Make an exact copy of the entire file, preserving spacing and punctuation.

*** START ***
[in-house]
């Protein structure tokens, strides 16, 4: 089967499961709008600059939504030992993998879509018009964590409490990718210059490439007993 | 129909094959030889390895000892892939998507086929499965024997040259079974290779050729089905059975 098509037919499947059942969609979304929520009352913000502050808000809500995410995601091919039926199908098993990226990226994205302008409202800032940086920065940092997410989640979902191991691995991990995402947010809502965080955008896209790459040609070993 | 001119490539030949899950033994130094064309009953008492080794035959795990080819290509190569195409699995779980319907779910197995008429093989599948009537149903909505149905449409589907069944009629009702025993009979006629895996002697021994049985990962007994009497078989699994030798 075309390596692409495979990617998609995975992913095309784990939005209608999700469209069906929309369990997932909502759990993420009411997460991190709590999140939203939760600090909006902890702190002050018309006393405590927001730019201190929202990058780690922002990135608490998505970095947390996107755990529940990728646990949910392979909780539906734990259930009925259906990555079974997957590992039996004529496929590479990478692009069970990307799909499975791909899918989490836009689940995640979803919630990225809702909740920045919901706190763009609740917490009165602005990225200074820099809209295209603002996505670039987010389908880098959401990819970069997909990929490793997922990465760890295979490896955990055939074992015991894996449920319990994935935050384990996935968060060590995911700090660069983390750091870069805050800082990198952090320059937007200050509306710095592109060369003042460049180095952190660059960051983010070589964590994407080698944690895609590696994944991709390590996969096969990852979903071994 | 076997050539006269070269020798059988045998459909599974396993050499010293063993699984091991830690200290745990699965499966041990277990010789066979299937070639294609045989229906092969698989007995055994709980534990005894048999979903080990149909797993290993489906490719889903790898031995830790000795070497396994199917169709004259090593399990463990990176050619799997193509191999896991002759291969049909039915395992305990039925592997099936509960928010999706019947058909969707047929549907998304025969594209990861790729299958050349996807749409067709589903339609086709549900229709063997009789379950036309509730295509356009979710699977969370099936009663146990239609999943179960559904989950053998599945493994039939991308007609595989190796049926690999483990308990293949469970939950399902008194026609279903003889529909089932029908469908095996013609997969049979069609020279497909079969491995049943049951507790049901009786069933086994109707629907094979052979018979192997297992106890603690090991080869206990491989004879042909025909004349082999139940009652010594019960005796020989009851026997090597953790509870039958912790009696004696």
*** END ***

[in-house]
């Protein structure tokens, strides 16, 4: 089967499961709008600059939504030992993998879509018009964590409490990718210059490439007993 | 129909094959030889390895000892892939998507086929499965024997040259079974290779050729089905059975 098509037919499947059942969609979304929520009352913000502050808000809500995410995601091919039926199908098993990226990226994205302008409202800032940086920065940092997410989640979902191991691995991990995402947010809502965080955008896209790459040609070993 | 001119490539030949899950033994130094064309009953008492080794035959795990080819290509190569195409699995779980319907779910197995008429093989599948009537149903909505149905449409589907069944009629009702025993009979006629895996002697021994049985990962007994009497078989699994030798 075309390596692409495979990617998609995975992913095309784990939005209608999700469209069906929309369990997932909502759990993420009411997460991190709590999140939203939760600090909006902890702190002050018309006393405590927001730019201190929202990058780690922002990135608490998505970095947390996107755990529940990728646990949910392979909780539906734990259930009925259906990555079974997957590992039996004529496929590479990478692009069970990307799909499975791909899918989490836009689940995640979803919630990225809702909740920045919901706190763009609740917490009165602005990225200074820099809209295209603002996505670039987010389908880098959401990819970069997909990929490793997922990465760890295979490896955990055939074992015991894996449920319990994935935050384990996935968060060590995911700090660069983390750091870069805050800082990198952090320059937007200050509306710095592109060369003042460049180095952190660059960051983010070589964590994407080698944690895609590696994944991709390590996969096969990852979903071994 | 076997050539006269070269020798059988045998459909599974396993050499010293063993699984091991830690200290745990699965499966041990277990010789066979299937070639294609045989229906092969698989007995055994709980534990005894048999979903080990149909797993290993489906490719889903790898031995830790000795070497396994199917169709004259090593399990463990990176050619799997193509191999896991002759291969049909039915395992305990039925592997099936509960928010999706019947058909969707047929549907998304025969594209990861790729299958050349996807749409067709589903339609086709549900229709063997009789379950036309509730295509356009979710699977969370099936009663146990239609999943179960559904989950053998599945493994039939991308007609595989190796049926690999483990308990293949469970939950399902008194026609279903003889529909089932029908469908095996013609997969049979069609020279497909079969491995049943049951507790049901009786069933086994109707629907094979052979018979192997297992106890603690090991080869206990491989004879042909025909004349082999139940009652010594019960005796020989009851026997090597953790509870039958912790009696004696």